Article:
MR. LECHTZIN: The last one — [they laugh] — is a real whopper. I don't know how to answer that, other than through the recollections that I have already presented.

The first one, what keeps me in teaching, is easy: I really love it. I enjoy being in a classroom communicating my experiences, knowledge, opinions. It's quite gratifying to have that young, captive audience to which this is all new and surprising, so clearly there is ego involved in that. Why am I sitting here rambling in this fashion? Probably the same reason. I enjoy — you know, line me up and I do it and have been doing it for so long that it is painless. It is an enjoyable experience. I like to be around 20-somethings. I've grown up always being in contact with 20-somethings. I was once that age. Being in the classroom, I believe, keeps me that age in many respects. The differential is rarely brought to my attention by my kind students. They don't rub it in. And that, I think, is very healthy.

The only thing that would remove me from the classroom at this time would be health, over which I have no control, and perhaps a more frustrating interaction with the bureaucracy. As yet they haven't managed to totally frustrate. I occupy a unique position in our society, one that is rapidly disappearing, and I think we will be paying a very, very high price when it completely disappears. I refer to the tenured professorate.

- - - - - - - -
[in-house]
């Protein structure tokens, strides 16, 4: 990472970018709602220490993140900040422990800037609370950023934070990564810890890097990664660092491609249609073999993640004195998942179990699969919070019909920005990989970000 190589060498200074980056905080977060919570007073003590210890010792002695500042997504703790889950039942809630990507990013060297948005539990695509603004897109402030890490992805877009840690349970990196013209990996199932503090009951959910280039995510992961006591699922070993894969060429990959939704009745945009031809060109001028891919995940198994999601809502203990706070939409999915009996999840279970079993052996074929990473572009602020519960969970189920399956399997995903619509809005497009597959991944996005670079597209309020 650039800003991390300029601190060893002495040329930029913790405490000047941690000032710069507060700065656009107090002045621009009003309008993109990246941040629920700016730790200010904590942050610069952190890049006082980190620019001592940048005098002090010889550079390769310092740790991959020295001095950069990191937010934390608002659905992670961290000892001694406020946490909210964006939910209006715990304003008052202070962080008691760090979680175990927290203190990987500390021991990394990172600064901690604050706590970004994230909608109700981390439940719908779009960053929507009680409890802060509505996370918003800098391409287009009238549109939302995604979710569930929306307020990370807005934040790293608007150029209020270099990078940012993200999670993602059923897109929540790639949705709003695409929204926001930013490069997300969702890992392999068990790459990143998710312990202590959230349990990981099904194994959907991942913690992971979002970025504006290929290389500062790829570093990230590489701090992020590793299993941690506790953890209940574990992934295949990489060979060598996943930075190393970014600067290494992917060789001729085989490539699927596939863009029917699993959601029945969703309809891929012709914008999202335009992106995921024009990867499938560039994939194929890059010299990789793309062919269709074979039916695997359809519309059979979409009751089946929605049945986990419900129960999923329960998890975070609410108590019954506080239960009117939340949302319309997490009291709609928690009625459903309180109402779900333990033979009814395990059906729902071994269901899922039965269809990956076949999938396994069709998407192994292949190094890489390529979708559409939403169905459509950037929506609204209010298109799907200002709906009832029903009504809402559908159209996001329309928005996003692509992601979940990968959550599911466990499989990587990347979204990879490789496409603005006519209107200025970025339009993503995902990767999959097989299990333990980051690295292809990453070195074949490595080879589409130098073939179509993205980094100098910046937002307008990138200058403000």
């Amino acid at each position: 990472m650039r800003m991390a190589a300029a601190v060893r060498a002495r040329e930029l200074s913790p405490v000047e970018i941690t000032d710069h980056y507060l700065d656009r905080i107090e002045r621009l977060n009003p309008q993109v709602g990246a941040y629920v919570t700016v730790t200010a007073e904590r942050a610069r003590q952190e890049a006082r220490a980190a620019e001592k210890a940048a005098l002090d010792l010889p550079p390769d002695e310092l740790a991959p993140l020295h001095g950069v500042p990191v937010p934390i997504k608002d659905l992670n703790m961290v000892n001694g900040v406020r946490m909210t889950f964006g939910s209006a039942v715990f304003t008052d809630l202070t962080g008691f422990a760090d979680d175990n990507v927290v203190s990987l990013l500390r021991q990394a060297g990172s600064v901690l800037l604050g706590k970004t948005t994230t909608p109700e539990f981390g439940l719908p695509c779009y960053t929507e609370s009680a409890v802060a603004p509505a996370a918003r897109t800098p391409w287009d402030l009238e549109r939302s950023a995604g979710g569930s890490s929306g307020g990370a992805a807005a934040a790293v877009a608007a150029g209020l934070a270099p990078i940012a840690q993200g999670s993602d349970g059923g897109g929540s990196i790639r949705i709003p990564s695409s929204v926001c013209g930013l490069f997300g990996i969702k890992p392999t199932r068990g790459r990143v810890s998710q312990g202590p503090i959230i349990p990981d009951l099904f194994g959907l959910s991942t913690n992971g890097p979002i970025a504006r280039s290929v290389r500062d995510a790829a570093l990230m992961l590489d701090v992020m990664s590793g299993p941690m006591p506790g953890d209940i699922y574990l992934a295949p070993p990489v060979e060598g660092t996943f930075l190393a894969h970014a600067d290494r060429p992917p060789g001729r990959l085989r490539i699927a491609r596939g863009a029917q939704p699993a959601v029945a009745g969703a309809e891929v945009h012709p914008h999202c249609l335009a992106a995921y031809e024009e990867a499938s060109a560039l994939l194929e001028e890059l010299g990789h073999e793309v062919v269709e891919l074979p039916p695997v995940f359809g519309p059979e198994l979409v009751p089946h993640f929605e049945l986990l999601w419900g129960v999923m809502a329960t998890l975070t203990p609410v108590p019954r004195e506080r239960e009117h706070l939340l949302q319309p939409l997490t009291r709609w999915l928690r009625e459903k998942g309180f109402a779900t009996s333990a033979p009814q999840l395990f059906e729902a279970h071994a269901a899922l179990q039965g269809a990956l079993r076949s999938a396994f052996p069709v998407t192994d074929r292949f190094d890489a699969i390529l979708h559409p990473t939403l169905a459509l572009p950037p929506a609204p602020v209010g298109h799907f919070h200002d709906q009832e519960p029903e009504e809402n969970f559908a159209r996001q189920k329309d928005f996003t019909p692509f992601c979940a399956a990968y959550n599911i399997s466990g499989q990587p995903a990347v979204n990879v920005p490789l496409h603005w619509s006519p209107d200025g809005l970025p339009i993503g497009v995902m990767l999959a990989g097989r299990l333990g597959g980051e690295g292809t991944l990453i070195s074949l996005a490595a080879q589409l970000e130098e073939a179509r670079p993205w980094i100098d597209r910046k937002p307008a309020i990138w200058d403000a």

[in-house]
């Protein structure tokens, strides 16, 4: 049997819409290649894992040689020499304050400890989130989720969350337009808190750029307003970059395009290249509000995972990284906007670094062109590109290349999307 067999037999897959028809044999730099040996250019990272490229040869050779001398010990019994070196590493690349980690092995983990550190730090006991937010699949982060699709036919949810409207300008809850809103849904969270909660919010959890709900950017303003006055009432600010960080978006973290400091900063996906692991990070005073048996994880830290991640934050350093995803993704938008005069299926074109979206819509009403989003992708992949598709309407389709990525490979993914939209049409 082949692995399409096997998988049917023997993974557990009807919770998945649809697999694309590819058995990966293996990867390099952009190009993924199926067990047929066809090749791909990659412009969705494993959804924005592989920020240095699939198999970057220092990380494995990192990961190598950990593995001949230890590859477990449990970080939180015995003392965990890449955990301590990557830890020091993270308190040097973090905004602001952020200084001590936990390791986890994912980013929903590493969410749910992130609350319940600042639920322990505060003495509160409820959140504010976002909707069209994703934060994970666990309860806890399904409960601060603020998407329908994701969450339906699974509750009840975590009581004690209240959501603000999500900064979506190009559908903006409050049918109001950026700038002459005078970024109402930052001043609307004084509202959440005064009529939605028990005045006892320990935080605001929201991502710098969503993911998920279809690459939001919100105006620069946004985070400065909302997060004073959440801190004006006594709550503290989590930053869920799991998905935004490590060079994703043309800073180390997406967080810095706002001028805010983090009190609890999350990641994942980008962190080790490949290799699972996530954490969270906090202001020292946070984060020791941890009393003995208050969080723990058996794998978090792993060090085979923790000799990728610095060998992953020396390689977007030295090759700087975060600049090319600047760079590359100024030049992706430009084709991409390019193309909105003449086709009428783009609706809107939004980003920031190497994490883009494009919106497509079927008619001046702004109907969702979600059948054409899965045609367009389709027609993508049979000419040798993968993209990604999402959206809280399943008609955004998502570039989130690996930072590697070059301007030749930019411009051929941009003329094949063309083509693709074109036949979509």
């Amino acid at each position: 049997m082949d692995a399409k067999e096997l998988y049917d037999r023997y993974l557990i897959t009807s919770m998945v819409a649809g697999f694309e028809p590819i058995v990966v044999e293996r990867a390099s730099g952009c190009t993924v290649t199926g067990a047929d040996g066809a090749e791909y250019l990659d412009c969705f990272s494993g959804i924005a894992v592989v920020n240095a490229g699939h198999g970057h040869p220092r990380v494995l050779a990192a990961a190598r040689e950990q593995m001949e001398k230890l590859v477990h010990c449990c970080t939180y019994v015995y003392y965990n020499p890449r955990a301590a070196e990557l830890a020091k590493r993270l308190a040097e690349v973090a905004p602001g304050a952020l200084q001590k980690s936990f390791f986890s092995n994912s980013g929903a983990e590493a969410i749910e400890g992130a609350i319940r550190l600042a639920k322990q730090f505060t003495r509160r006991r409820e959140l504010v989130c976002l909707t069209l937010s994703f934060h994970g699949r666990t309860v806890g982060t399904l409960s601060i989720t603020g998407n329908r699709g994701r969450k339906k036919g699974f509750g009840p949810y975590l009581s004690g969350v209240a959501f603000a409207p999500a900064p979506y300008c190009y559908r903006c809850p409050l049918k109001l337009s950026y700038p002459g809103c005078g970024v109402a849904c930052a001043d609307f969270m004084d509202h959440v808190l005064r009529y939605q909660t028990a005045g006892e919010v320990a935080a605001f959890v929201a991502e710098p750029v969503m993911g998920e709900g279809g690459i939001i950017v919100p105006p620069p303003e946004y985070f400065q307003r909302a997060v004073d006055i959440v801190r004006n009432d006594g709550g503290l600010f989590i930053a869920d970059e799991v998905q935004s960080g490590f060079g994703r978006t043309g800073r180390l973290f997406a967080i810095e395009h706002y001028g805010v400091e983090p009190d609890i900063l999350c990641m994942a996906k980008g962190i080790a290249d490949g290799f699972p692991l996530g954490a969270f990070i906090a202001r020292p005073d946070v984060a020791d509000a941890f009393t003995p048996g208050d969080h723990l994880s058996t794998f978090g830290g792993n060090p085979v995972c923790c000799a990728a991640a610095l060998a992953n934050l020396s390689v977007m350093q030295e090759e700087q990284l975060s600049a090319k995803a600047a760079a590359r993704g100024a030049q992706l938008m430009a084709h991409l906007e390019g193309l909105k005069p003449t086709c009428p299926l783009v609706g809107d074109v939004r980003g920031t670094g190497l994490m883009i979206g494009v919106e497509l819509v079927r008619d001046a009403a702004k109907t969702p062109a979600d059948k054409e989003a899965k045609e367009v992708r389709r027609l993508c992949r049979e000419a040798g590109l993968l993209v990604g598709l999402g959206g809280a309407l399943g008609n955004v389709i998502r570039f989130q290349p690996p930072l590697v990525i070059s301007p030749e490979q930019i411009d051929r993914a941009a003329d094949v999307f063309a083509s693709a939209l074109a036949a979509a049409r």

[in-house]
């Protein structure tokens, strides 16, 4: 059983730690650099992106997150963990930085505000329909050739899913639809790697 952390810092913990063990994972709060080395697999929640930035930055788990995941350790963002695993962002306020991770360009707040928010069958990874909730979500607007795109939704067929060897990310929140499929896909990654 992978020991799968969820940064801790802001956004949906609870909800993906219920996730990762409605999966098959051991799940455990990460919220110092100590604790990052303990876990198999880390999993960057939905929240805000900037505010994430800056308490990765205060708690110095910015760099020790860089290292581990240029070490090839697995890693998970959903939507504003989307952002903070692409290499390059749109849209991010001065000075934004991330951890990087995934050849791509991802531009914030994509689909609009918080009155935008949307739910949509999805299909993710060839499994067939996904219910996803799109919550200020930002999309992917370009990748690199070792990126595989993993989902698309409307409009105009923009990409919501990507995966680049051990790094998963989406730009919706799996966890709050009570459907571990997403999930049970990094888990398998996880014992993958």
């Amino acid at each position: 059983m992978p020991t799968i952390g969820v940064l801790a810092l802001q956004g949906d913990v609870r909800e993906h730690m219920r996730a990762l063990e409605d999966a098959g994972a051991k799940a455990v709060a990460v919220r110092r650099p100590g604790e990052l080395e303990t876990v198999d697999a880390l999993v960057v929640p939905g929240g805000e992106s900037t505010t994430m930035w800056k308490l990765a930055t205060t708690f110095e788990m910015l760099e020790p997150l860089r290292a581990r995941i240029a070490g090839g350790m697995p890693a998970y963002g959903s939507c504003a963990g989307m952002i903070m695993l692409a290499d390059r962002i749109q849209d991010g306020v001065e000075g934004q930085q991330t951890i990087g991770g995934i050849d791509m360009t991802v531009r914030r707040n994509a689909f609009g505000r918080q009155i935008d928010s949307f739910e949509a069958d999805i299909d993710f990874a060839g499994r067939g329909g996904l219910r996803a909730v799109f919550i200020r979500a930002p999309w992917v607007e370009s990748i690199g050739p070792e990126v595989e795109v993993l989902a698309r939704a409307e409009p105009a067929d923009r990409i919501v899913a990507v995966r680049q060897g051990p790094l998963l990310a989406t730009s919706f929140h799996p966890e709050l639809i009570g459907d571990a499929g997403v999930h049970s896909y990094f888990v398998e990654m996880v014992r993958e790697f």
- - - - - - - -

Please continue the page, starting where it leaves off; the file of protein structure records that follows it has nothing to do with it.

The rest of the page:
I have the freedom to construct a curriculum and deliver it in a manner that is not available in any other field that I know of. No one dictates curriculum to me, no one dictates my means of delivering it. It is a challenge to keep it fresh. It is a challenge to keep it new. It is a challenge to keep it meaningful. It — a challenge to keep it — to use the too-often used term, relevant, but the students continue to come so there must be some relevance, and that challenge keeps me going.

If I had no other reason to continue with my own research, which by the way is another benefit, there are some modest, but yet meaningful rewards for independent and unique research within the academic community. It — that exists no place else. I can go on at great length as to what it means to me to be a teacher, but I would never voluntarily walk away from something that is, to my mind, so precious. The people who do — the people who complain that it is difficult, it takes away from their ability to spend time in the studio, they complain about the quality of students, et cetera, really are missing the real meaning of what it is to be an academician. I love it.

MS. ENGLISH: Well, thank you very much.

MS. STRAUSS: Thank you so much.

MS. ENGLISH: All right. Thank you.

How to Use This Collection

For information on how to access this interview contact Reference Services.

Quotes and excerpts must be cited as follows: Oral history interview with Stanley Lechtzin, 2005 April 20. Archives of American Art, Smithsonian Institution.